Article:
CGD president Nancy Birdsall, research and communications Wren Elhai and senior policy analyst Molly Kinder's article on Pakistan and the limitations of U.S. leverage was published on Foreign Policy's AfPak Channel.
From the Article:
Pakistan marked the start of 2011 with a series of events that signal another year of turmoil. In the span of little more than a week, Pakistan's governing coalition fell apart and then reunited in equally dramatic fashion, a secular-minded provincial governor was assassinated, and progress on critical economic reforms was rolled back, putting more than $3 billion in IMF funds in jeopardy. Within days, U.S. Vice President Joseph Biden arrived unannounced in Islamabad, offering his assurances of sustained U.S. support. The turmoil illustrates two hard realities for U.S. policy in Pakistan. First, despite commitment from Pakistan's technocratic economic team, its leaders have yet to find a way around the political roadblocks standing in the way of urgently needed economic reforms. And second, the deep pockets of the United States' civilian program in Pakistan-in the form of $1.5 billion a year in development assistance-don't seem to contain the leverage to push those reforms through.
istan's difficult start to 2011 will continue to exact a heavy toll on the idea of effective civilian government in the months and years ahead. The assassination of Salmaan Taseer will likely have a chilling effect on the willingness of smart, capable men and women to serve in public office and to speak their minds openly. The week's political brinksmanship calls into question the ability of the ruling Pakistan People's Party to move critical economic reform legislation through Parliament. Prime Minister Yousaf Raza Gilani succeeded in holding his governing coalition together only by undoing an unpopular increase in fuel prices and by deferring indefinitely consideration of a contentious tax reform package.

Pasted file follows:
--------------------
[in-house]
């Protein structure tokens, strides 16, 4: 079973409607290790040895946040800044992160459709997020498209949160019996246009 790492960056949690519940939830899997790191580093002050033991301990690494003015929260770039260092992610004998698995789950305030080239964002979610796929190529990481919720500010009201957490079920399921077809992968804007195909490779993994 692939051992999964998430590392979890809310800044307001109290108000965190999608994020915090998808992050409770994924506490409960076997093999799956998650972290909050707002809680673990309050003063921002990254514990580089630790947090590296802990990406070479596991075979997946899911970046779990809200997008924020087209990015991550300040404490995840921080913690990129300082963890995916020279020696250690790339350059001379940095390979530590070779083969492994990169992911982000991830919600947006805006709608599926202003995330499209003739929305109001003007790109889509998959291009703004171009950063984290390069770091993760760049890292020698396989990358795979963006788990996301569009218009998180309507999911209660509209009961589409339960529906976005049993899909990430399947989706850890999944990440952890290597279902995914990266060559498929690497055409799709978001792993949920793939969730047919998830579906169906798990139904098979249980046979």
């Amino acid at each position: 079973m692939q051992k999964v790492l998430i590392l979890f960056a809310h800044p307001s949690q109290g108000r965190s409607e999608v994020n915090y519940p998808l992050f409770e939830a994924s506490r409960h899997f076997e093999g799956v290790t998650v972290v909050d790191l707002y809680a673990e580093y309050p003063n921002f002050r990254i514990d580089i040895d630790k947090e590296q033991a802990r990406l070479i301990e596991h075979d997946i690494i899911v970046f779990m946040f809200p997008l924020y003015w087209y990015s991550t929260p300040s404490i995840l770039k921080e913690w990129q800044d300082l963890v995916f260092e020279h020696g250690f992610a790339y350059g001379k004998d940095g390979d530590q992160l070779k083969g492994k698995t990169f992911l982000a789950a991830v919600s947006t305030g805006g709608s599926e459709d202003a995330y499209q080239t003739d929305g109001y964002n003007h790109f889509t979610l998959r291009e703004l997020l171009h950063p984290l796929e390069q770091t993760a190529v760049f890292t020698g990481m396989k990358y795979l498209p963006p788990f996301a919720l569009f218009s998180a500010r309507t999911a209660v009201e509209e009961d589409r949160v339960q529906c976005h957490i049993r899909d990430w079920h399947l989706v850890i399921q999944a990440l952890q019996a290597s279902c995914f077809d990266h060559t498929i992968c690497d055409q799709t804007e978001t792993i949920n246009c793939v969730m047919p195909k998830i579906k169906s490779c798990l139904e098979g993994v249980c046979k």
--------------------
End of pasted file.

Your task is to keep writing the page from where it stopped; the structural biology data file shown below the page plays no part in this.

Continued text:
istan's international donors lamented the terms of the deal. U.S. Secretary of State Hillary Clinton said, "It is a mistake to reverse the progress that was being made to provide a stronger economic base for Pakistan." An International Monetary Fund (IMF) spokeswoman said the fuel price subsidies would mainly benefit large corporations and the wealthy. The IMF's view matters, because Pakistan has been waiting for the remaining $3.5 billion from an $11.3 billion bailout package that kept Pakistan's economy from collapse in the wake of the 2008 financial crisis. But that support carries explicit conditions, including progress on both energy pricing and tax reform.
months, Pakistan's technocratic economic policy team has signaled its commitment to progress on reforms. In a major speech delivered to the Pakistan Development Forum in November, Pakistani Finance Minister Dr. Abdul Hafeez Sheikh identified reducing energy subsidies and tax reform as two of his top six priorities. Unfortunately, the real challenge lies not in diagnosing the problem or even in prescribing solutions, but in addressing the treacherous politics of reform.
U.S. policymakers should note well this series of events and remember a simple lesson. Billions of dollars of U.S. assistance-and a sustained diplomatic focus on the reform agenda-have not given the United States the ability to dictate the outcomes of Pakistan's political process. This is inconvenient for the United States, but not surprising. For the United States and for other major donors in Pakistan, money has never brought leverage.